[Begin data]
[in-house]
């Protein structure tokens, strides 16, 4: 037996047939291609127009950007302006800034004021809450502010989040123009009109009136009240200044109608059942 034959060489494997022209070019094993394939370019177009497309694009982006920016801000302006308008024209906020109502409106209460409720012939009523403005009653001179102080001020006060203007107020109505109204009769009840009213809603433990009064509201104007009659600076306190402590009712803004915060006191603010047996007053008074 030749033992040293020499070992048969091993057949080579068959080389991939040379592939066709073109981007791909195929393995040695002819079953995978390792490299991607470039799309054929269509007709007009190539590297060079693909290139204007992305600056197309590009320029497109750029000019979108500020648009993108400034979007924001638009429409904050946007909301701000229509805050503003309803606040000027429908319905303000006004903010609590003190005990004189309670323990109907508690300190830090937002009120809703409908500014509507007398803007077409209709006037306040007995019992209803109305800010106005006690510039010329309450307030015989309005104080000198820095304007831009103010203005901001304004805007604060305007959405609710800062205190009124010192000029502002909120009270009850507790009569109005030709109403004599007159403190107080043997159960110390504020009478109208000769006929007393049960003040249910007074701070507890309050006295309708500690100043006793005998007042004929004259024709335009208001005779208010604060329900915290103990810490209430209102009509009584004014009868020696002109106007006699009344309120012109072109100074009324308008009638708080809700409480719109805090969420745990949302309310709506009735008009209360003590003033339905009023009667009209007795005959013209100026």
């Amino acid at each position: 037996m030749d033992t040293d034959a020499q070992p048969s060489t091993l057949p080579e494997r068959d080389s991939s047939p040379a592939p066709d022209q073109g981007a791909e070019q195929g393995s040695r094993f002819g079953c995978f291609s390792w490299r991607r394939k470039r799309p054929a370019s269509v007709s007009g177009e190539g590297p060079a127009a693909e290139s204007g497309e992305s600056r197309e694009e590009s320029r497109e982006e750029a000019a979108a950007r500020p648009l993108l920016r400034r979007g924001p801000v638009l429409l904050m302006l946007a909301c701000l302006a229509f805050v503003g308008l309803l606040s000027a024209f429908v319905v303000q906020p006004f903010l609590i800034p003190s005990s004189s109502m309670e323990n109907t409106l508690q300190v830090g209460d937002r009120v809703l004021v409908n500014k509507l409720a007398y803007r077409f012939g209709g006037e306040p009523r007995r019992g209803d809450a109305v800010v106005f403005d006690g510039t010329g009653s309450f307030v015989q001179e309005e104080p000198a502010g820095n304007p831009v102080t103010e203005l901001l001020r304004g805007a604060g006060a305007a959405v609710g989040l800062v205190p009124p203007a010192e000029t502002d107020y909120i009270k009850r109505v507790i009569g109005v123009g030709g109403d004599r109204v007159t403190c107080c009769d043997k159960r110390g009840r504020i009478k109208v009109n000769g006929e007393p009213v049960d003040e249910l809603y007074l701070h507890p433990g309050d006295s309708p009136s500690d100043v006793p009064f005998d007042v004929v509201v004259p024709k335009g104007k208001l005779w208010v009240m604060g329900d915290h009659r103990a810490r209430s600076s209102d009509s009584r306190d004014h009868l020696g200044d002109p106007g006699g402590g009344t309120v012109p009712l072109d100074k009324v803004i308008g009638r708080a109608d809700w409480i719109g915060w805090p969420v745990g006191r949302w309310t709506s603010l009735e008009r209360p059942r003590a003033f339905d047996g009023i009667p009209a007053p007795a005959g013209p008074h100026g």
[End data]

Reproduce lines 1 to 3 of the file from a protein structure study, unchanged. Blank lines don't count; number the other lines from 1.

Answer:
[in-house]
């Protein structure tokens, strides 16, 4: 037996047939291609127009950007302006800034004021809450502010989040123009009109009136009240200044109608059942 034959060489494997022209070019094993394939370019177009497309694009982006920016801000302006308008024209906020109502409106209460409720012939009523403005009653001179102080001020006060203007107020109505109204009769009840009213809603433990009064509201104007009659600076306190402590009712803004915060006191603010047996007053008074 030749033992040293020499070992048969091993057949080579068959080389991939040379592939066709073109981007791909195929393995040695002819079953995978390792490299991607470039799309054929269509007709007009190539590297060079693909290139204007992305600056197309590009320029497109750029000019979108500020648009993108400034979007924001638009429409904050946007909301701000229509805050503003309803606040000027429908319905303000006004903010609590003190005990004189309670323990109907508690300190830090937002009120809703409908500014509507007398803007077409209709006037306040007995019992209803109305800010106005006690510039010329309450307030015989309005104080000198820095304007831009103010203005901001304004805007604060305007959405609710800062205190009124010192000029502002909120009270009850507790009569109005030709109403004599007159403190107080043997159960110390504020009478109208000769006929007393049960003040249910007074701070507890309050006295309708500690100043006793005998007042004929004259024709335009208001005779208010604060329900915290103990810490209430209102009509009584004014009868020696002109106007006699009344309120012109072109100074009324308008009638708080809700409480719109805090969420745990949302309310709506009735008009209360003590003033339905009023009667009209007795005959013209100026």
């Amino acid at each position: 037996m030749d033992t040293d034959a020499q070992p048969s060489t091993l057949p080579e494997r068959d080389s991939s047939p040379a592939p066709d022209q073109g981007a791909e070019q195929g393995s040695r094993f002819g079953c995978f291609s390792w490299r991607r394939k470039r799309p054929a370019s269509v007709s007009g177009e190539g590297p060079a127009a693909e290139s204007g497309e992305s600056r197309e694009e590009s320029r497109e982006e750029a000019a979108a950007r500020p648009l993108l920016r400034r979007g924001p801000v638009l429409l904050m302006l946007a909301c701000l302006a229509f805050v503003g308008l309803l606040s000027a024209f429908v319905v303000q906020p006004f903010l609590i800034p003190s005990s004189s109502m309670e323990n109907t409106l508690q300190v830090g209460d937002r009120v809703l004021v409908n500014k509507l409720a007398y803007r077409f012939g209709g006037e306040p009523r007995r019992g209803d809450a109305v800010v106005f403005d006690g510039t010329g009653s309450f307030v015989q001179e309005e104080p000198a502010g820095n304007p831009v102080t103010e203005l901001l001020r304004g805007a604060g006060a305007a959405v609710g989040l800062v205190p009124p203007a010192e000029t502002d107020y909120i009270k009850r109505v507790i009569g109005v123009g030709g109403d004599r109204v007159t403190c107080c009769d043997k159960r110390g009840r504020i009478k109208v009109n000769g006929e007393p009213v049960d003040e249910l809603y007074l701070h507890p433990g309050d006295s309708p009136s500690d100043v006793p009064f005998d007042v004929v509201v004259p024709k335009g104007k208001l005779w208010v009240m604060g329900d915290h009659r103990a810490r209430s600076s209102d009509s009584r306190d004014h009868l020696g200044d002109p106007g006699g402590g009344t309120v012109p009712l072109d100074k009324v803004i308008g009638r708080a109608d809700w409480i719109g915060w805090p969420v745990g006191r949302w309310t709506s603010l009735e008009r209360p059942r003590a003033f339905d047996g009023i009667p009209a007053p007795a005959g013209p008074h100026g």